Budgeting Tips For Low Income Families - Broke in London


Budgeting Tips For Low Income Families

How can you help yourself when you haven’t enough money to get by?

Blog post by Taylor Smith

When trying so hard to make ends meet, and we understand just how hard that can be in today’s society; with more people relying on food banks, and more people than ever living on the streets, it’s a tough task to stay on top when your money just won’t stretch as far as you want it to. Scratch that, when your money won’t stretch as far as you need it to.

Budget

It sounds simple but it’s the first step towards making a practical plan to see how far your money can go. It should also help you consider new ways to make your spending more efficient in order to balance whatever amounts you’ve got coming in.

Budgeting Tips For Low Income Families

Pic taken from Shutterstock

Track your expenses

This is your new budget. Make sure you have a hard copy, don’t just hold it in your head. Write it down or create a spreadsheet if you’re computer savvy. Add to it and amend it all the time. Every penny you spend against every penny you earn. By doing this you’ll have a 100% accurate record of where you’re money is going without those hidden surprises.

Find the best deals on all of your bills

We’re constantly reminded to Go Compare (that was artistic reference, not a shameless plug by the way) the prices of everything and anything that we pay for services these days – so do it. Price comparison sites will find you the best rates for everything from your electricity and gas suppliers, car and home insurance, credit cards, loans and more. You could be saving hundreds of pounds by doing your research and making a few changes.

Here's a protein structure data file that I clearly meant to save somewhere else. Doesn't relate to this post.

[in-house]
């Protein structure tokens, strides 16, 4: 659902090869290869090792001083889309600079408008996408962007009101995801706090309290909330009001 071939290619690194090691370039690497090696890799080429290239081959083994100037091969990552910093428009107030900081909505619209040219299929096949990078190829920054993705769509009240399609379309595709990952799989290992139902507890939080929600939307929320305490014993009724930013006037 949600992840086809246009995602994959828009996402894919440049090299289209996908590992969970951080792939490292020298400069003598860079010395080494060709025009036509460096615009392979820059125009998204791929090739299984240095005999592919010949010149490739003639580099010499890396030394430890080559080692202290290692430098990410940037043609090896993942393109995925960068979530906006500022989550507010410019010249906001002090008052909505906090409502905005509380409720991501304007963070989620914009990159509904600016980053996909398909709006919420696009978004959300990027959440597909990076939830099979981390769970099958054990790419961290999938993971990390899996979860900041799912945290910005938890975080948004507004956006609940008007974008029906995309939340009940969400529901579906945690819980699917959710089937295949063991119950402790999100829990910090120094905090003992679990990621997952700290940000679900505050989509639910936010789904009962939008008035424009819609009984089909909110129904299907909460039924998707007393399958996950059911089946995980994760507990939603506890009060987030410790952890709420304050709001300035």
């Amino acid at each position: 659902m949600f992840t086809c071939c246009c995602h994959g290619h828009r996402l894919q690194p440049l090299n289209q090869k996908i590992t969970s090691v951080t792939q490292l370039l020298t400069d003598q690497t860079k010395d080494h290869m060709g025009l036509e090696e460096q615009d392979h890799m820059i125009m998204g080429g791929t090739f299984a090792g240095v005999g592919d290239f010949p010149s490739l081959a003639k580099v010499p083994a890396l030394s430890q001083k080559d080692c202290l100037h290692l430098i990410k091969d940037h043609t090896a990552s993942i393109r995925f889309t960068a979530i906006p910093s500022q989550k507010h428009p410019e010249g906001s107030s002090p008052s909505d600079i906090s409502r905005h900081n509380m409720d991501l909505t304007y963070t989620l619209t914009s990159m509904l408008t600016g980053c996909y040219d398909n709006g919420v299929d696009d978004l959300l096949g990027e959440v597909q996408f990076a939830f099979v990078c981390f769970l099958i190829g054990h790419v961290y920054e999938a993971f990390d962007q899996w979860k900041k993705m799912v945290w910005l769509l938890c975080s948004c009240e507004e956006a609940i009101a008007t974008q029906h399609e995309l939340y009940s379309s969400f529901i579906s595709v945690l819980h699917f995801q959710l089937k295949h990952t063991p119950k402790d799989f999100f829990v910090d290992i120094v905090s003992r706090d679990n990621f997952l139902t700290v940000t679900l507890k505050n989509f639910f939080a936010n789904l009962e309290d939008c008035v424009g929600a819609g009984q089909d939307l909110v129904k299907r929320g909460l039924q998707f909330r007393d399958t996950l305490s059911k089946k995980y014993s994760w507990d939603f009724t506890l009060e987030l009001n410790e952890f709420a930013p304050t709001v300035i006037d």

Get help with banking

It’s exactly the same with your banking, so go find your best deal on rates, costs and fees. If you’re already overdrawn or slipping into an overdraft consult your bank to find a solution that’s good for everyone. There are ways of managing your money that your banks may be able to help with so arrange a meeting. Explain your situation and ask them how they can help you.

Be organised with bills

Set up standing orders wherever possible, because if you forget about a bill one month having to pay double, and the associated fines and costs, may cripple you the next.

They should already be part of your new budget plan so you should be aware of which bills are due and when, but we’re human and fallible so we can expect to make a mistake from time to time. Don’t take that chance. Automate your payments and reduce the risk.

Consider accommodation